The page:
Amazonia, Ceramics, Coca, Cultural Patrimony, Drug Trafficking, Ticuna
In Ticuna communities across Amazonia, ceramics are useful objects employed for cooking and storage. Their practical importance, however, does not describe the extent of their significance. In the following article, we consider Ticuna ceramics and ceramic-making practices as a means of studying the changes set in motion by the transformation of Ticuna ancestral lands in Peru’s lowland Amazonian region into zones of illicit coca cultivation. Drawing on mixed-methods ethnographic research, including participant observation, interviews, and a participatory film project focused on ceramic production, we evaluate contemporary practices of ceramic-making within three Peruvian Ticuna communities in the context of these transformations, and the national government’s subsequent responses to the coca situation. Ceramics are a starting point to explore a complex web of relations as Ticuna communities intersect with both drug-trafficking operations and agents of the Peruvian state.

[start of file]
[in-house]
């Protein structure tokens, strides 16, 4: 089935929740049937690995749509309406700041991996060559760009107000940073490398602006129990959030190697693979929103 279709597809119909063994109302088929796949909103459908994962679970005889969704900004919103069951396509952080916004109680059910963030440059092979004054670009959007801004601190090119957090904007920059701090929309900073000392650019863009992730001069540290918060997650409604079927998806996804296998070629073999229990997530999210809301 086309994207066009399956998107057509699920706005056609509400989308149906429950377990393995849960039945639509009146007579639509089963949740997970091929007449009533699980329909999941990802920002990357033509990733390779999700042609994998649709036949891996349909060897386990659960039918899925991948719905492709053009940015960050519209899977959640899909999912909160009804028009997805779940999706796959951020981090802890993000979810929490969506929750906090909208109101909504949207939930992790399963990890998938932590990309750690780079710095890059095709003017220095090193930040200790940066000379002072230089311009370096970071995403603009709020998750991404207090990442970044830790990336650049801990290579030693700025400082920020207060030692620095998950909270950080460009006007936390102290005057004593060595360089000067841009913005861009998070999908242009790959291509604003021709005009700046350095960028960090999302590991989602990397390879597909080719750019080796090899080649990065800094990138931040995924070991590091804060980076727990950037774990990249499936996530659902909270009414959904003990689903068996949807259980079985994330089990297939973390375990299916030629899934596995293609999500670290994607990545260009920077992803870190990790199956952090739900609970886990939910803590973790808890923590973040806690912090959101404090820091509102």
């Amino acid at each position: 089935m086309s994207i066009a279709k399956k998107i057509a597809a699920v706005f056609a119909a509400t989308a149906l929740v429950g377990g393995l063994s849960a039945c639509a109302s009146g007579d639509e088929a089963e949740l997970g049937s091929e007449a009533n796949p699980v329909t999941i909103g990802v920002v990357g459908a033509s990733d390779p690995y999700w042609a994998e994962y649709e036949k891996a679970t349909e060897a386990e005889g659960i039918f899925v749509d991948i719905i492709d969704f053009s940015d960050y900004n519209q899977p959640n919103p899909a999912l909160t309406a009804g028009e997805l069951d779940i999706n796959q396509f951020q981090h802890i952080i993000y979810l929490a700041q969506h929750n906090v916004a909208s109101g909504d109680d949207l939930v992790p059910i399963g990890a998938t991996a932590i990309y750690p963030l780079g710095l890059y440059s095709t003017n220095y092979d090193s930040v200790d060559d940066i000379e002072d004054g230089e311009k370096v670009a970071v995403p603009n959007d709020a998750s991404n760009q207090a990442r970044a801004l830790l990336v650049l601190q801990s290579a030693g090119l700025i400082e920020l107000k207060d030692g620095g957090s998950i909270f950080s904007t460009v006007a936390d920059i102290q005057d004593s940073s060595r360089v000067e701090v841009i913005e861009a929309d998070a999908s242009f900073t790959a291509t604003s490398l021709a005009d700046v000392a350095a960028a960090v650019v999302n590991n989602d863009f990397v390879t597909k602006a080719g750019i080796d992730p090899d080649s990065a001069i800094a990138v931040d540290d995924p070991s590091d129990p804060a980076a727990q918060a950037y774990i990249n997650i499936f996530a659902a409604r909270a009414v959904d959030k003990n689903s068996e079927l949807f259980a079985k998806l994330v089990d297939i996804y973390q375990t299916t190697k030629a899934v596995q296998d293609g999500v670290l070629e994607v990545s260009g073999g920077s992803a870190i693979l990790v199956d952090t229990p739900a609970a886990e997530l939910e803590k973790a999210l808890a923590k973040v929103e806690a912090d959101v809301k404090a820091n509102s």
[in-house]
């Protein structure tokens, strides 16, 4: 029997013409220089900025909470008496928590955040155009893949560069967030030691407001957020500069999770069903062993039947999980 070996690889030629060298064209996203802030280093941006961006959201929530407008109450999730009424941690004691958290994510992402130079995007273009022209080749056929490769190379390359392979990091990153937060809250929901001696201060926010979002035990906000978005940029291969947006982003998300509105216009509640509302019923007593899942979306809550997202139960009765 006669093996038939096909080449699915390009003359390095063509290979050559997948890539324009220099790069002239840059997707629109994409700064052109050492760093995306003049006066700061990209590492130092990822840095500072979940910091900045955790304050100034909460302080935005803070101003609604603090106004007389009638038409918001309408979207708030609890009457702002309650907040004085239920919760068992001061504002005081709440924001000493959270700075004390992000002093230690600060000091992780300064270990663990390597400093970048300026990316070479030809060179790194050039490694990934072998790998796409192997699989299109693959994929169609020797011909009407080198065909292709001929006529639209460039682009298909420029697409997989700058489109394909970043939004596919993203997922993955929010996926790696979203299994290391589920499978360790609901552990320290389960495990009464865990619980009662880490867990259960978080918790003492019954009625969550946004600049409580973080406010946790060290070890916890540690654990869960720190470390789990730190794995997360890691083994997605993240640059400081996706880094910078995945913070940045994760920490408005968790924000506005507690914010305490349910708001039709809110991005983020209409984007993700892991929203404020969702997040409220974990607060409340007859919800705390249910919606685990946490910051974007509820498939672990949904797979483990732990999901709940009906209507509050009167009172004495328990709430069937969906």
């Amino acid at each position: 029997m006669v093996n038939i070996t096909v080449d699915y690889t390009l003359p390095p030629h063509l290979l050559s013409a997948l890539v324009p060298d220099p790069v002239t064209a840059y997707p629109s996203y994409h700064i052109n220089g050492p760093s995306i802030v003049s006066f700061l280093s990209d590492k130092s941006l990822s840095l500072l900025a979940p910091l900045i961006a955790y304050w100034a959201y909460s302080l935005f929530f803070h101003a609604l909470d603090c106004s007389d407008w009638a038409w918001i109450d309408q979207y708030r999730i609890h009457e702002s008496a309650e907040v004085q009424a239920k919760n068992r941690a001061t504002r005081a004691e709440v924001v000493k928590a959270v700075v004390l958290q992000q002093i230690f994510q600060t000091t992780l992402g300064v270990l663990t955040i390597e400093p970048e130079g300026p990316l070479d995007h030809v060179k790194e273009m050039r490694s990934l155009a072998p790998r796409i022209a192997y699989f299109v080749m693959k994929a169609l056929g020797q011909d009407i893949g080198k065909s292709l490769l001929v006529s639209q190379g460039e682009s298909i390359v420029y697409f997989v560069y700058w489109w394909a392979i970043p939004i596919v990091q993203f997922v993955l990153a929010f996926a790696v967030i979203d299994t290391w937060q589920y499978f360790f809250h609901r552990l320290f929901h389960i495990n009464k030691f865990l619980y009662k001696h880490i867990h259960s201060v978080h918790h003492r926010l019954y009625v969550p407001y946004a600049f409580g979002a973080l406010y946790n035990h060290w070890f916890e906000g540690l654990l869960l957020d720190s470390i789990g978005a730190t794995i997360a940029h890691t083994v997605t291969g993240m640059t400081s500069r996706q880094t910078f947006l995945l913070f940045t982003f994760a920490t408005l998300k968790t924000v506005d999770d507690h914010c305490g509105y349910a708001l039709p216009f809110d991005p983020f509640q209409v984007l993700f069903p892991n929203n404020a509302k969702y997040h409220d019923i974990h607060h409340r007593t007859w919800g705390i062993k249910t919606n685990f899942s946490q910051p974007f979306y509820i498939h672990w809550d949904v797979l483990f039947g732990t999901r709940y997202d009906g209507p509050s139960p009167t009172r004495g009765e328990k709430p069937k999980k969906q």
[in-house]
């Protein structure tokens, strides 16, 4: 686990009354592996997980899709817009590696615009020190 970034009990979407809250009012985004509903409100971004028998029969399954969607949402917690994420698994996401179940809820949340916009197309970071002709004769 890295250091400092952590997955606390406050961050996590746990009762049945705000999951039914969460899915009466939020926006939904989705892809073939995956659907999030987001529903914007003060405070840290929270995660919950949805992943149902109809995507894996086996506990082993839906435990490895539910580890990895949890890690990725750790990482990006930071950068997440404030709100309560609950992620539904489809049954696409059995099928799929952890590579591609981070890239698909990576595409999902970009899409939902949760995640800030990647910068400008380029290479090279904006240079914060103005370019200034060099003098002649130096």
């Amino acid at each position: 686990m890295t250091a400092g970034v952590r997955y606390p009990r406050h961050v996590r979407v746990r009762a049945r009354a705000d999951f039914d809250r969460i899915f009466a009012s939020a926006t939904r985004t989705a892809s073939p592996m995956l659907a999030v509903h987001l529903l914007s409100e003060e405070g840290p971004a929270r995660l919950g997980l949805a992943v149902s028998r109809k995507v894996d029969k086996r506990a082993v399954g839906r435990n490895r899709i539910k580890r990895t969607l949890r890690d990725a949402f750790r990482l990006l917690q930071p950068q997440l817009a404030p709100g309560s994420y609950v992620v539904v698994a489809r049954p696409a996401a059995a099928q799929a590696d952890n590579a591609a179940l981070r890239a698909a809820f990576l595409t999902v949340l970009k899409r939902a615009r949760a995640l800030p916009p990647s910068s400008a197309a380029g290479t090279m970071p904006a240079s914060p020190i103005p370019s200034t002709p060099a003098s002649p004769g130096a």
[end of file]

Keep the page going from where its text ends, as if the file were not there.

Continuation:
Martín Brañas, Manuel; Silverstein, Sydney M.; del Aguila Villacorta, Margarita; Zárate Gómez, Ricardo; Núñez Pérez, Cecilia; Cándido Yumbato, Alonso; Palacios Vega, Juan José; and Rodríguez Romaní, Rosario
"Ticuna Ceramics Amidst the Expansion of Illicit Coca: Rendering New Relations",
Tipití: Journal of the Society for the Anthropology of Lowland South America:
2, Article 3, 220-240.
Available at: https://digitalcommons.trinity.edu/tipiti/vol18/iss2/3